It’s time we fight a little harder, friend.
As I’m learning to press into real vulnerability this year, not trendy vulnerability as I have admittedly chased in years prior, I’m finding a single truth emerge: it’s a heck of a lot more than instagram posts about dirty dishes. It’s the pride that keeps those dishes in the sink, because I feel entitled to sit on the couch and begrudgingly wait for my spouse to wash them. It is, “his turn,” after all. It’s the insecurity that keeps me plastering my face with makeup before a run to the grocery store because I’m afraid of being viewed by complete strangers as the young, inexperienced mama who doesn’t have her sh** together. It’s the mornings I ask my sisters for prayer because I can’t seem to shake the weight of anxiety off my chests as I start another day. It’s confessing that messages of shame are playing on a loop in my head today, and I need to change that tape before I give into the weight of the lies the enemy is whispering in my ear. It’s admitting that for every pretty square, every quippy blog post, there was a day in the trenches the Lord dug me out of to change my perspective. It’s not only joking about a messy house; but owning up to a messy heart. It’s about living day-to-day without the pretense of perfection…embracing a life that invites others to open up.
Bottom line? It’s a mentality, not a hashtag. It belongs in our relationships, not only on our screens.
Vulnerability is sharing in the ugly while we wait to get to beautiful, and finding that there’s a lot more beauty in our current, broken state than we can fully grasp. It requires that we take off the pretense of fine, the grand act of #blessed. We have to show our broken pieces, and not just the ones we are comfortable with.
It’s going to get ugly.
But then it gets really, freaking beautiful.
When the masks of perfection come off, we can see each other in our acne-ridden, was up all night with a crying babe, I-feel-insecure-in-________, glory. We can be honest about our doubts, our failures, and our brokenness…
But let’s not post these things just for the sake of sharing, not for the sake of social media. Not for the sake of a flingin’-flangin’ hashtag (yup. there was another word there.) There is a lot more good and growth that can come from airing out our wounds.
We can boldly open our emotional dirty closets for the sake of healing; for the sake of our brothers and sisters on the other side of the screen that are hurting if we feel lead to do so. We can open our hearts and mouths for the community sitting around us in our churches, and for the people in our immediate proximity that have never seen a real-life, messy, owns-up-to-their-mistakes Christian before. We can do some tangible good in the midst of the most open of stages created our generation by declaring that sometimes life flat out sucks–but grace and healing always remain our final reality, because we serve a Good Father that doesn’t leave us to drown in the ugly stuff. We can share in the blisters our hands have gathered as we hold on to hope. We can free ourselves from the expectations we’ve tried so hard to manage, craft, and create to protect our so-called image. The stuff we spend time manicuring instead of focusing on Who’s Image we actually bear; and following suit in the vulnerability showed to us by a Savior who lived in our filth that He might love us out of it. We can really be vulnerable, and it really can start with us. We can show the fire and ashes as we await the beauty that surely follows them.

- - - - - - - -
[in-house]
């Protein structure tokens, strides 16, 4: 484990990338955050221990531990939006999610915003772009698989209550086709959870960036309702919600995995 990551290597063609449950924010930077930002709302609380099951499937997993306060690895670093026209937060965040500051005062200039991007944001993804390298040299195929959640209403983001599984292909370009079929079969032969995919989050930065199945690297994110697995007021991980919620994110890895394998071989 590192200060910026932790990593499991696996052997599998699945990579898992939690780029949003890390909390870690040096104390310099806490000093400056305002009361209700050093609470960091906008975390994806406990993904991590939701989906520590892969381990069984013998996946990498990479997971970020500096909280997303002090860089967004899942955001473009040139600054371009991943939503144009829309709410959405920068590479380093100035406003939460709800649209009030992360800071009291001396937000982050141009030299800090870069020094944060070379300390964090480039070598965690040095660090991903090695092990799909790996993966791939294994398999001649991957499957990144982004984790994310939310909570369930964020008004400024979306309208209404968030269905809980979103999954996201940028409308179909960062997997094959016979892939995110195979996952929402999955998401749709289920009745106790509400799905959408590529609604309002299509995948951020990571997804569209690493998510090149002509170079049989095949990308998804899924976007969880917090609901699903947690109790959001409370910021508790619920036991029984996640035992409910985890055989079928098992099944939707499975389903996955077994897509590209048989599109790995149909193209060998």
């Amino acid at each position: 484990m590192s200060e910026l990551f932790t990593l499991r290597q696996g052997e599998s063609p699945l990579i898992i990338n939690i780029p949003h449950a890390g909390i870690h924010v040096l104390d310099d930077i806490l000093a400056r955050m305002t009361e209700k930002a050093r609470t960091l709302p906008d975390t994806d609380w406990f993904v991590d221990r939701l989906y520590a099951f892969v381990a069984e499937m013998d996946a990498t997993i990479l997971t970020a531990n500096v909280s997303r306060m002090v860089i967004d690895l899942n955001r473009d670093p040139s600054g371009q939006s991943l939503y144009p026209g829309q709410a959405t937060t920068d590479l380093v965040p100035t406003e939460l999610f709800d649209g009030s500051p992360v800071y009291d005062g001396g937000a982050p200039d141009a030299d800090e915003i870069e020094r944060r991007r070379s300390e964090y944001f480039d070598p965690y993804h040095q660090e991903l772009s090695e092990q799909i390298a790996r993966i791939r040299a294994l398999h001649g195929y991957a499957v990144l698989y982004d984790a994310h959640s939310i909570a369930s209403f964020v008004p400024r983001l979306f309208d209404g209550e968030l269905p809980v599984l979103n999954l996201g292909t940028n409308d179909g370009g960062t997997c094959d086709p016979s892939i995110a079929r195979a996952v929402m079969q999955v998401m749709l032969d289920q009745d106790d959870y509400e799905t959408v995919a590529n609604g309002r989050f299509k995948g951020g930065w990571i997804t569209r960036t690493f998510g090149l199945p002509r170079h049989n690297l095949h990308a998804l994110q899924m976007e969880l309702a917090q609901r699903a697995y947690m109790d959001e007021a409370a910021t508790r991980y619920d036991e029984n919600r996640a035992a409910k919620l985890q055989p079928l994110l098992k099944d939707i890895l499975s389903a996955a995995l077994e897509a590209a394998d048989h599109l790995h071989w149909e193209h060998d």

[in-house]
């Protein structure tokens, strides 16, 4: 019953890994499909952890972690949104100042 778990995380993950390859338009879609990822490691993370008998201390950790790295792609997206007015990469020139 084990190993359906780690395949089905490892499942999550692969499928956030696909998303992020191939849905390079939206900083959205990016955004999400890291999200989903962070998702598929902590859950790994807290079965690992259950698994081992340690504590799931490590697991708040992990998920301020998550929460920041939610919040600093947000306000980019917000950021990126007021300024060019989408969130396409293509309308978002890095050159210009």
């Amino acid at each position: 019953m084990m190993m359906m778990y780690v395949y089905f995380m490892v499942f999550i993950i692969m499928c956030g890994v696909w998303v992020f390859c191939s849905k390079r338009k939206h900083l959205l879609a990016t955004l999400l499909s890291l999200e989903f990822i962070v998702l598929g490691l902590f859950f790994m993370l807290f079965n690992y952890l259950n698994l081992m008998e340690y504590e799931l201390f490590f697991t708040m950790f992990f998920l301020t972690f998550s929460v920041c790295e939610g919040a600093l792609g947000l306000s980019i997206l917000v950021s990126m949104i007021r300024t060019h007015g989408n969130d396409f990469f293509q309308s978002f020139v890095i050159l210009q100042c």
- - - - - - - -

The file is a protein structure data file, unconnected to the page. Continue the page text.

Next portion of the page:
The finality of our redemption has far more power when our audience, whoever they may be, knows the darkness we were redeemed from; and in that redemption, the realm of darkness loses its power. Make no mistake–in Jesus’ name, the darkness will lose its power. Our Good Father can use daring vulnerability to do unthinkable things. I don’t know about you, but my heart longs to see what a life like that looks like.
So, here we are.
I’ll show my mess if you’ll show yours. We can walk this out, together.
Are you ready?